According to the Congressional Budget Office’s (CBO) current baseline budget projections, spending from the governments collective trust funds is projected to exceed income by $18 billion in 2021, a deficit that grows to $502 billion by 2030.
Over the 2021–2030 period, CBO projects a cumulative trust fund deficit of $2.3 trillion, on net. That amount is $130 billion (or 6 percent) larger than the $2.2 trillion deficit that the agency estimated in January 2020. The projections for deficits were revised upward in part because of the economic disruption stemming from the 2020 coronavirus pandemic, which reduced CBO’s estimates of payroll tax revenues.
The Highway Trust Fund (HTF) is one of the accounts in more serious jeopardy as funding levels are set to expire at the end of this month.
The HTF comprises two accounts: the highway account, which funds the construction of highways and highway safety programs, and the transit account, which funds mass transit programs. Revenues credited to the Highway Trust Fund are derived primarily from excise taxes on gasoline and certain other motor fuels. Most of those taxes are scheduled to expire after 2022.
From 2008 through 2019, the fund’s spending exceeded its revenues by a total of $127 billion. As a result, lawmakers authorized a series of transfers to the HTF to avoid delaying payments to state and local governments. Most recently, in December 2015, the Fixing America’s Surface Transportation Act (also called the FAST Act) transferred $70 billion to the HTF mostly from the general fund of the Treasury, as the fund’s balance neared exhaustion. Including that amount, the transfers have totaled almost $144 billion.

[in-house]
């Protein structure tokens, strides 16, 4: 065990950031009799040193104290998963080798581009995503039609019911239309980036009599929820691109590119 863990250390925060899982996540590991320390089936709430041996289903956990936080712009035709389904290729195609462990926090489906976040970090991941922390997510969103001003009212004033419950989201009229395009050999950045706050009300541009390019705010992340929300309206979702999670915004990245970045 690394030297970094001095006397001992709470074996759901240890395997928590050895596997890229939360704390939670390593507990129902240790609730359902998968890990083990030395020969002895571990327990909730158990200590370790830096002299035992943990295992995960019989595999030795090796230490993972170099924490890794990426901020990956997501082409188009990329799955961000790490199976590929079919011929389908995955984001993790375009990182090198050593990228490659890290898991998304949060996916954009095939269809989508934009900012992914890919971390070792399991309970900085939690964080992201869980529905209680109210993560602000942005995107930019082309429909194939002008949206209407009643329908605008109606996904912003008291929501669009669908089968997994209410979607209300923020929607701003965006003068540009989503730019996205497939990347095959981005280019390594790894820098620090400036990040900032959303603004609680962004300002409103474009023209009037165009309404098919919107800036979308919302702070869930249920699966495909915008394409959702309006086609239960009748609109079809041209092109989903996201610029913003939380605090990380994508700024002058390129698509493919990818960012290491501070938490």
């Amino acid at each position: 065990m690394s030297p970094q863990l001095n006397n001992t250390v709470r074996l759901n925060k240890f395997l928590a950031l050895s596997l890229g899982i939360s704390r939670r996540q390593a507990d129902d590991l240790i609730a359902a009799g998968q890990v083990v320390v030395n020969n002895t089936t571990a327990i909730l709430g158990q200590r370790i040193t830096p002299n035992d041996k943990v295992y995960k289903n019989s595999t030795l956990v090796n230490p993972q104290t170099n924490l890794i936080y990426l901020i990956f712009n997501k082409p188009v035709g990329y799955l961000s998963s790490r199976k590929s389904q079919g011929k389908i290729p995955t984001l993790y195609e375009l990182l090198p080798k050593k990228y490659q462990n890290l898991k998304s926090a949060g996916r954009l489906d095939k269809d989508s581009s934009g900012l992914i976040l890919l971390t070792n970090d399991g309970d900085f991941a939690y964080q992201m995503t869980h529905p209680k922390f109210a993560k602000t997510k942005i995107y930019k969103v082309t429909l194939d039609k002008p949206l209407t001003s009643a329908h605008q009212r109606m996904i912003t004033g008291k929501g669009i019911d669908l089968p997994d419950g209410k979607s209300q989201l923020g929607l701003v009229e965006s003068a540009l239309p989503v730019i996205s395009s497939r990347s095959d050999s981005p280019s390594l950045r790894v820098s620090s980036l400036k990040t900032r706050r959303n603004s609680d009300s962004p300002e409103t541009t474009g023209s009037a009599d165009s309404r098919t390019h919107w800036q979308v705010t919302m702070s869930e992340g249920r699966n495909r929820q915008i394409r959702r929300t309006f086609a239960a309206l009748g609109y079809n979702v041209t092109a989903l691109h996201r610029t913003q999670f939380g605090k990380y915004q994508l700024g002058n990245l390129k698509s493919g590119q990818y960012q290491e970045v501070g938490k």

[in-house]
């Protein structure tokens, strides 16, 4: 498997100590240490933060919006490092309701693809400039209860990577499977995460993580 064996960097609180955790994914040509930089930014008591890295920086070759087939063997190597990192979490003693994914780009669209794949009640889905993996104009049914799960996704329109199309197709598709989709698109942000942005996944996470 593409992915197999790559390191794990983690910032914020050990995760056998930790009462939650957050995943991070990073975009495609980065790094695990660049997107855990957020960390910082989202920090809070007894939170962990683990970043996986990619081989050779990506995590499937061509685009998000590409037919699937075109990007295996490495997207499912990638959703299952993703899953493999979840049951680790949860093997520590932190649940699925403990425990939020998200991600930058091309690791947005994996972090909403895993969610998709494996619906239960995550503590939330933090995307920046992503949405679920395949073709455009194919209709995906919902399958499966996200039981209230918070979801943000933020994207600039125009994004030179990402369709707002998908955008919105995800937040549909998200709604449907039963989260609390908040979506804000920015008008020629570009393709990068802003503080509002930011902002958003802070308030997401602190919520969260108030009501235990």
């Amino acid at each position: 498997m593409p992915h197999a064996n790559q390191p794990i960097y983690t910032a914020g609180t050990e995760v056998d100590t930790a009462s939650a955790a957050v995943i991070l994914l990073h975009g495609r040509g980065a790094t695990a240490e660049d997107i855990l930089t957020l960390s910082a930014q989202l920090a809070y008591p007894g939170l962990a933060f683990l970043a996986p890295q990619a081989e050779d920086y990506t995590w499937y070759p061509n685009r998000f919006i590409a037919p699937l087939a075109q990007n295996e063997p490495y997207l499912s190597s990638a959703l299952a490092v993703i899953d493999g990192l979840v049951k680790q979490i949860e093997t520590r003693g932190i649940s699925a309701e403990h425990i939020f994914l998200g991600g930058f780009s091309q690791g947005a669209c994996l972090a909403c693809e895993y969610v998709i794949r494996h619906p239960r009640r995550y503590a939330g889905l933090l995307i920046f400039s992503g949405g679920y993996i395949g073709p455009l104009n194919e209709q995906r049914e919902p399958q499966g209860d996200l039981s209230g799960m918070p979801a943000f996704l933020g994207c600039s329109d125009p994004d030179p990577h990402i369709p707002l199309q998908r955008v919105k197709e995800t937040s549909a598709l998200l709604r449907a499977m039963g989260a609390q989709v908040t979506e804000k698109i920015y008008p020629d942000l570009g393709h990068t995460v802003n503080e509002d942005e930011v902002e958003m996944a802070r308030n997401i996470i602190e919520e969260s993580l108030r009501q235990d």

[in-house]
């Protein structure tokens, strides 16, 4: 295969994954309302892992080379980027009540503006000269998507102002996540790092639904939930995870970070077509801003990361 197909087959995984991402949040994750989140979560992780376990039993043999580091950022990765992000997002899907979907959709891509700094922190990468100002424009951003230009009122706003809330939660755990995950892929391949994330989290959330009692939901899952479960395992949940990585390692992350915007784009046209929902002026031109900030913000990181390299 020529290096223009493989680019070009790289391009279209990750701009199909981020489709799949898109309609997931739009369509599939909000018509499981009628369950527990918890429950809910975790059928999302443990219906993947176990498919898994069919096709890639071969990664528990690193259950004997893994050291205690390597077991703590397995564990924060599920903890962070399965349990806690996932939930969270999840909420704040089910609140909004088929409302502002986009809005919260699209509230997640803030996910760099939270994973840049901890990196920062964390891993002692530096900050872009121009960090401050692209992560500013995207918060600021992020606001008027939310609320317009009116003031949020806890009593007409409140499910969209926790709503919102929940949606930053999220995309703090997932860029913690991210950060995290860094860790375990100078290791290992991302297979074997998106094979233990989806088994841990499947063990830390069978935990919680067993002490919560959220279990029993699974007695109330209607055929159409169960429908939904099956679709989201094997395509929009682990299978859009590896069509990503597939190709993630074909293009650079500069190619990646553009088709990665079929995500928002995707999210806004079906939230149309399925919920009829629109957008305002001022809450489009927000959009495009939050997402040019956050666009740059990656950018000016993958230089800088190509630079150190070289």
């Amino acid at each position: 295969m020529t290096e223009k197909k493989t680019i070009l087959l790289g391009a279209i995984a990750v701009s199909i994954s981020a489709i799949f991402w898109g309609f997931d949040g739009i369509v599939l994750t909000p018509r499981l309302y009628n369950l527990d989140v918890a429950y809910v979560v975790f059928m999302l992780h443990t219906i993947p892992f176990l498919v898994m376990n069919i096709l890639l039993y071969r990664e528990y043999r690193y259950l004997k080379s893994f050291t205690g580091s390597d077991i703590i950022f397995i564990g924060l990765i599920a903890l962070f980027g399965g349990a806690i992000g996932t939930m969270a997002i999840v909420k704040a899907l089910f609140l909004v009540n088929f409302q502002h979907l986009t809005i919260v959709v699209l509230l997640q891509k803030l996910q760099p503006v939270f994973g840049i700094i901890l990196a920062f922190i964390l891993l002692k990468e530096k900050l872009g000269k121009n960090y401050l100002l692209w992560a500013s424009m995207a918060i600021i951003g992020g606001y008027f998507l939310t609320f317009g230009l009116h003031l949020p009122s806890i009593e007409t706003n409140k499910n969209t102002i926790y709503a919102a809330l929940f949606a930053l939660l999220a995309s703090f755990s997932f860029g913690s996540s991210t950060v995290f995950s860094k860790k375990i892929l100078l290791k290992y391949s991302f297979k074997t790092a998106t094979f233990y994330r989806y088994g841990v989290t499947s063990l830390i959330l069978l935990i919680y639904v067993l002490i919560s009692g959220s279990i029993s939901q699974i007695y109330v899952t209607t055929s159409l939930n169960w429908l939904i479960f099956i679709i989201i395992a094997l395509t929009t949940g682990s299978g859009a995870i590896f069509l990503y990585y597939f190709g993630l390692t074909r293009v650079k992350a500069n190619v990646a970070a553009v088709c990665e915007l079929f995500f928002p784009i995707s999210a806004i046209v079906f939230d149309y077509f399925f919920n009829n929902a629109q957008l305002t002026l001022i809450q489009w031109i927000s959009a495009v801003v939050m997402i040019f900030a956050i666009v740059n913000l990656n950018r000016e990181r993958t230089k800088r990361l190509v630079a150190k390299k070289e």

In CBO’s baseline projections, the obligation limitations that control most of the spending from the trust fund are assumed to increase each year at the rate of inflation. Under that assumption, both the highway account and the transit account would be exhausted in 2021.
If the fund was exhausted, the CBO says its spending would then be limited to no more than it collected in receipts. In 2022, the first year after the fund’s projected exhaustion, its spending would be 25 percent below the amounts in the baseline projections, CBO estimates. The gap between the fund’s revenues and spending would increase after that; by 2030, the reduction in spending would amount to 38 percent.
HTF & The Future of America
Most Americans agree that our roads, bridges, mass transit systems, air and sea ports, and water infrastructure are critical national assets that drive growth, jobs, safety and global competitiveness.
However, we can't seem to agree on how to pay for badly needed repairs and maintenance. As we debate over infrastructure funding, America's roads, highways and bridges continue to deteriorate, while the public and small business pay the price.
Over 4 million jobs across America are supported by road design, maintenance and construction. Quick passage of a robust and long-term highway bill would allow critical roadway projects to continue well into the future, which helps keep us safe, shortens our commutes and brings us home to our families faster.
Investing in America’s infrastructure is critical to our economic recovery, prosperity, and quality of life. The longer our elected leaders wait to pass legislation, the more our roads, highways and bridges will deteriorate. A dynamic and robust economy relies on well-funded highways. A highway infrastructure bill is the road to recovery, especially in the wake of the Coronavirus pandemic.
Be heard on this subject. Send an e-mail to tell your leaders it's time to rebuild America: https://www.highways.org/advocacy/takeaction/